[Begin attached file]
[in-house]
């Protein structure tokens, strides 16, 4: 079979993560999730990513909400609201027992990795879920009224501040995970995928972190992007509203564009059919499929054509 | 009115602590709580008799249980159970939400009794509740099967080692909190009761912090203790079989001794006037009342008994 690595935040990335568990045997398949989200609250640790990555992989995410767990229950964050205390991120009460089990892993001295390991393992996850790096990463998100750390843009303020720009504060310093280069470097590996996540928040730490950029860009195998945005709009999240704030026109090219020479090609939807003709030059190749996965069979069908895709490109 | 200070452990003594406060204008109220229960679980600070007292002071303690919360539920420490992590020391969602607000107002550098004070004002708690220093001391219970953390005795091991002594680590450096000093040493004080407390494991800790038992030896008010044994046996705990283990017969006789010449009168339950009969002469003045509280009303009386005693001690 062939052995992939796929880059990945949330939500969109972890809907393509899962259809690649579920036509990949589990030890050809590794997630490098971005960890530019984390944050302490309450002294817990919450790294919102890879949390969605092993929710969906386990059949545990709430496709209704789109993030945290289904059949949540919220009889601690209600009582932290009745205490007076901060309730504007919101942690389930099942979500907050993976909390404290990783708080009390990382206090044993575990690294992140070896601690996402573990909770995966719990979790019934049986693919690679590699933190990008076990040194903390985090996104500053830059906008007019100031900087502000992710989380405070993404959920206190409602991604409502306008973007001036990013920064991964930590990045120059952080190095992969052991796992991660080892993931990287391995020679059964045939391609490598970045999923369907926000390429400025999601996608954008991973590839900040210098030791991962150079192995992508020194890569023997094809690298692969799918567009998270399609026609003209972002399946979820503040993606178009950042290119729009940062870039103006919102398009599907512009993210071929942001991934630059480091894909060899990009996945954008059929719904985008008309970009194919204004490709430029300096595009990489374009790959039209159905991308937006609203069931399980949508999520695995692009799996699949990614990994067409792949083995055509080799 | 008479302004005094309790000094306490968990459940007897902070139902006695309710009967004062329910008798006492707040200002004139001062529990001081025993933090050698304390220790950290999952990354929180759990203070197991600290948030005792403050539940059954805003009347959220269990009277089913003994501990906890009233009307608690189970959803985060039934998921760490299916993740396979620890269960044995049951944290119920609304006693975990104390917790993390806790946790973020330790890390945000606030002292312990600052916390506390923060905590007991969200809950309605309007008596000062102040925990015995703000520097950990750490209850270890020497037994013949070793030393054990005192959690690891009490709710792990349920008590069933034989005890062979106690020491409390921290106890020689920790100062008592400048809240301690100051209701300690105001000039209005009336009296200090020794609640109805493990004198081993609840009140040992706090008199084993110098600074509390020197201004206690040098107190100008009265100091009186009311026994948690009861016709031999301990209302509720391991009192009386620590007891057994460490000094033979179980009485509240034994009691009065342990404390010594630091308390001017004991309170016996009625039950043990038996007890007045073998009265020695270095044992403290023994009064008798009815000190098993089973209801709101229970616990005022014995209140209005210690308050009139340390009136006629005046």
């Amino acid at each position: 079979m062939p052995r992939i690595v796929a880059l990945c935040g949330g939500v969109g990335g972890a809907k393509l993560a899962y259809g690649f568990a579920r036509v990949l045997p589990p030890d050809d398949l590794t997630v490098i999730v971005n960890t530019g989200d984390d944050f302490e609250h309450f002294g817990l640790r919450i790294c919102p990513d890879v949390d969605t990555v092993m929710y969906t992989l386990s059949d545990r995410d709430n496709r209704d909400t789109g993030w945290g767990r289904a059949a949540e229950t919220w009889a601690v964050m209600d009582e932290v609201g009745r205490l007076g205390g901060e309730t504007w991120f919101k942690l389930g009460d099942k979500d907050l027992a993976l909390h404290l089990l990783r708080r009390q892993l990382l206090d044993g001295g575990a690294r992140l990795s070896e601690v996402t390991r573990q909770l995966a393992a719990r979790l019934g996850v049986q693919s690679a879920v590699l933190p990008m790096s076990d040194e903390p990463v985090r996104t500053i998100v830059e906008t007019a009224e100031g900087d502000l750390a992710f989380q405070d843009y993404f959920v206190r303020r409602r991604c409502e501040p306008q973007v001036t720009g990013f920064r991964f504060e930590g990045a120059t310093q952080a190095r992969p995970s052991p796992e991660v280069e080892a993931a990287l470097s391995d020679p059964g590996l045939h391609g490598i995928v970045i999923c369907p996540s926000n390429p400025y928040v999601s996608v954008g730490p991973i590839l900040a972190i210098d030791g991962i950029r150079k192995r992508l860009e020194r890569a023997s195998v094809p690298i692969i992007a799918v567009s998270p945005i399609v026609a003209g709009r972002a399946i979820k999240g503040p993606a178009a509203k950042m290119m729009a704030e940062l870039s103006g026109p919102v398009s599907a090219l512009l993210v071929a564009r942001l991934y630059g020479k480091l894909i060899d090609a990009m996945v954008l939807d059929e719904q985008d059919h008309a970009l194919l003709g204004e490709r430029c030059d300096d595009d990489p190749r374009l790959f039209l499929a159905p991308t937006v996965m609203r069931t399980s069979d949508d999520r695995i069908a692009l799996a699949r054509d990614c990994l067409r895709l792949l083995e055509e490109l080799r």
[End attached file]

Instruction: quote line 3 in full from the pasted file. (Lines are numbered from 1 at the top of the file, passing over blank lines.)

């Amino acid at each position: 079979m062939p052995r992939i690595v796929a880059l990945c935040g949330g939500v969109g990335g972890a809907k393509l993560a899962y259809g690649f568990a579920r036509v990949l045997p589990p030890d050809d398949l590794t997630v490098i999730v971005n960890t530019g989200d984390d944050f302490e609250h309450f002294g817990l640790r919450i790294c919102p990513d890879v949390d969605t990555v092993m929710y969906t992989l386990s059949d545990r995410d709430n496709r209704d909400t789109g993030w945290g767990r289904a059949a949540e229950t919220w009889a601690v964050m209600d009582e932290v609201g009745r205490l007076g205390g901060e309730t504007w991120f919101k942690l389930g009460d099942k979500d907050l027992a993976l909390h404290l089990l990783r708080r009390q892993l990382l206090d044993g001295g575990a690294r992140l990795s070896e601690v996402t390991r573990q909770l995966a393992a719990r979790l019934g996850v049986q693919s690679a879920v590699l933190p990008m790096s076990d040194e903390p990463v985090r996104t500053i998100v830059e906008t007019a009224e100031g900087d502000l750390a992710f989380q405070d843009y993404f959920v206190r303020r409602r991604c409502e501040p306008q973007v001036t720009g990013f920064r991964f504060e930590g990045a120059t310093q952080a190095r992969p995970s052991p796992e991660v280069e080892a993931a990287l470097s391995d020679p059964g590996l045939h391609g490598i995928v970045i999923c369907p996540s926000n390429p400025y928040v999601s996608v954008g730490p991973i590839l900040a972190i210098d030791g991962i950029r150079k192995r992508l860009e020194r890569a023997s195998v094809p690298i692969i992007a799918v567009s998270p945005i399609v026609a003209g709009r972002a399946i979820k999240g503040p993606a178009a509203k950042m290119m729009a704030e940062l870039s103006g026109p919102v398009s599907a090219l512009l993210v071929a564009r942001l991934y630059g020479k480091l894909i060899d090609a990009m996945v954008l939807d059929e719904q985008d059919h008309a970009l194919l003709g204004e490709r430029c030059d300096d595009d990489p190749r374009l790959f039209l499929a159905p991308t937006v996965m609203r069931t399980s069979d949508d999520r695995i069908a692009l799996a699949r054509d990614c990994l067409r895709l792949l083995e055509e490109l080799r």